I observed a strange behavior of the 2 sample Kolmogorov - Smirnov test in Matlab and I'm not sure if I missing the obvious or if there is indeed an issue with implementation of the test?

Below is a code example. I estimate the power of the test (counting how often H_0 is rejected) as a function of the number of observations (from 10 to 50). I take the observations from two normal distributions which are shifted by 1.5 units in their mean and then apply the built-in KS-Test ("kstest2").

The resulting figure doesn't look right, but the power of the test depends a lot on the sample size in a non-trivial sense. For example: With 14 observations the rejection rate is 51%, with 15 observations it is 38% and with 16 observations it is again 47%. This issue remains when I increase the sample size and I suspect it is related how the p-values are approximated within the kstest2 function. However, according to the Matlab description, the asymptotic assumption should be good for n > 8.

Do yo have any ideas on this?

n_samples = 10000;
n_obs     = 10:50;  
h_vec     = NaN(length(n_obs),n_samples);

for effi = 1:length(n_obs)
    for casi = 1:n_samples
      vec1 = normrnd(0,1,n_obs(effi),1);
      vec2 = normrnd(1,1.5,n_obs(effi),1); 
      h_KS = kstest2(vec1,vec2); % KS Test
      h_vec(effi,casi) = h_KS; 


  • $\begingroup$ Power depends on sample size. Think about the equation for the t-statistic in a t-test: $t=\dfrac{\bar{x}-\mu_0}{s/\sqrt{n}}$. As $n$ increases, $t$ increases, and power increases. $\endgroup$
    – Dave
    Apr 13, 2021 at 22:42
  • $\begingroup$ Can you say explicitly what two normal distributions you are using? Long time since I used Matlab, but I can't match your 'offset' description with the code. Clarification might encourage more responses. // I did brief simulations in R and found somewhat similar jumps. $\endgroup$
    – BruceET
    Apr 14, 2021 at 5:52

2 Answers 2


Comment continued. I used simplest possible R code to get power of K-S tests comparing $\mathsf{Norm}(\mu=0, \sigma=1)$ with $\mathsf{Norm}(\mu=1.5, \sigma=1)$ for sample sizes $n = 12, 13,\dots, 17.$ Power values showed jumps: 81.5%, 88.4%, 82.5%, 88.6%, 92.8%, 95.6%. So jumps of the kind you noted for small $n$ are not just an artifact of Matlab.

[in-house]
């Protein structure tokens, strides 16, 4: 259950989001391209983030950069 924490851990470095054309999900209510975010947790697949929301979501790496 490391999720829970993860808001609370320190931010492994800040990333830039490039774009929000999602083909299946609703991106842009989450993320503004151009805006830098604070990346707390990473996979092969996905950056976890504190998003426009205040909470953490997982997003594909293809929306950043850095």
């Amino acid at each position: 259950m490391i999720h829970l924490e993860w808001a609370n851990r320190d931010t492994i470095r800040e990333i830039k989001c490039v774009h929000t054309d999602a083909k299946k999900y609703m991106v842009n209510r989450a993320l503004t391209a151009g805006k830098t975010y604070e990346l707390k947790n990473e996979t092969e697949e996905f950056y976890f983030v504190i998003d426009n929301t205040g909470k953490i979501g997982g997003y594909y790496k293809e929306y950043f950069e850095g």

pv.12 = replicate(10^5, 
mean(pv.12 <= .05)
[1] 0.81534
pv.13 = replicate(10^5, 
mean(pv.13 <= .05)
[1] 0.88418
pv.14 = replicate(10^5, 
mean(pv.14 <= .05)
[1] 0.82486
pv.15 = replicate(10^5, 
mean(pv.15 <= .05)
[1] 0.88563
pv.16 = replicate(10^5, 
mean(pv.16 <= .05)
[1] 0.92805
pv.17 = replicate(10^5, 
mean(pv.17 <= .05)
[1] 0.95564

I think the reason is the discreteness of the K-S test statistic for small sample sizes. It is the largest vertical discrepancy between ECDFs of the two samples compared. With small sample sizes there are not many 'jumps' in the ECDFs, hence not many possible values of the test statistic $D.$

x1 = rnorm(14, 0, 1);  x2 = rnorm(14, 1.5, 1)
ks.test(x1, x2)

    Two-sample Kolmogorov-Smirnov test

data:  x1 and x2
D = 0.64286, p-value = 0.0049
alternative hypothesis: two-sided

plot(ecdf(x1), col="blue", xlim=c(min(x1),max(x2)), 
     main="ECDFs of Two Normal Samples")
 lines(ecdf(x2), col="brown")

enter image description here

Note: It may also be worth mentioning that because of the discreteness of the test statistic for small n, the true significance level of a K-S test at the "5%" level may not be near 5%, and that the distribution of the P-value under $H_0$ is hardly uniform. Thus unusual behavior of power levels is not surprising.

pv.14 = replicate(10^5, 
mean(pv.14 <= .05)
[1] 0.01823   # signif level not 5%

hdr = "P-value of K-S Test Under Null Hypothesis"
hist(pv.14, prob=T, col="skyblue2", main=hdr)

enter image description here

By contrast, the pooled t test is well behaved when comparing normal samples with the same parameters.

pvt.14 = replicate(10^5, 
mean(pvt.14 <= .05)
[1] 0.04969  # signif level aprx 5%

hdr = "P-value of Pooled t Test Under Null Hypothesis"
hist(pvt.14, prob=T, col="skyblue2", main=hdr)

enter image description here


@Dave: Thanks, but that's clear and doesn't explain why there are jumps (both up and down) in the power when the sample size is varied.

This issue also doesn't occur with other tests in Matlab. If you replace "kstest2" with "ttest2" in the script above, the results look perfectly fine.
KS-Test rejection rate. x-axis: Number of observations. y-axis: Rejection rate of H_0 (in %).

  • 1
    $\begingroup$ This answer is better as a follow-on comment to @Dave's comment. Please reserve answer space for true answers to the question. $\endgroup$
    – R Carnell
    Apr 13, 2021 at 23:49

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